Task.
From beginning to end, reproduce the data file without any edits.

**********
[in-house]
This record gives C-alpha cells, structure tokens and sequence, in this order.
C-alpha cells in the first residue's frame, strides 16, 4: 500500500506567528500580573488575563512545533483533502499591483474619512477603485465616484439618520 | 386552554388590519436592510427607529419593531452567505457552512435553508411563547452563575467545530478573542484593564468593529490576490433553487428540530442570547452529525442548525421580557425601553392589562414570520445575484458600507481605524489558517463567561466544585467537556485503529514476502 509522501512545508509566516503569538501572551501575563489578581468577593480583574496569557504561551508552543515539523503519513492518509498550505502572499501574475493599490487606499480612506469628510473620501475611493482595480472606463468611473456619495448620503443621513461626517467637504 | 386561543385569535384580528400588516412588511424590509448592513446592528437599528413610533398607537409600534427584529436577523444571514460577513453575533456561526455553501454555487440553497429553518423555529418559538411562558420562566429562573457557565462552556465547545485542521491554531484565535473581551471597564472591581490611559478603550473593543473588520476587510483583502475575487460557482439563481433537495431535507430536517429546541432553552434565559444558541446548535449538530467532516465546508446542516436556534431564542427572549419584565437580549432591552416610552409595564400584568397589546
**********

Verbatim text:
[in-house]
This record gives C-alpha cells, structure tokens and sequence, in this order.
C-alpha cells in the first residue's frame, strides 16, 4: 500500500506567528500580573488575563512545533483533502499591483474619512477603485465616484439618520 | 386552554388590519436592510427607529419593531452567505457552512435553508411563547452563575467545530478573542484593564468593529490576490433553487428540530442570547452529525442548525421580557425601553392589562414570520445575484458600507481605524489558517463567561466544585467537556485503529514476502 509522501512545508509566516503569538501572551501575563489578581468577593480583574496569557504561551508552543515539523503519513492518509498550505502572499501574475493599490487606499480612506469628510473620501475611493482595480472606463468611473456619495448620503443621513461626517467637504 | 386561543385569535384580528400588516412588511424590509448592513446592528437599528413610533398607537409600534427584529436577523444571514460577513453575533456561526455553501454555487440553497429553518423555529418559538411562558420562566429562573457557565462552556465547545485542521491554531484565535473581551471597564472591581490611559478603550473593543473588520476587510483583502475575487460557482439563481433537495431535507430536517429546541432553552434565559444558541446548535449538530467532516465546508446542516436556534431564542427572549419584565437580549432591552416610552409595564400584568397589546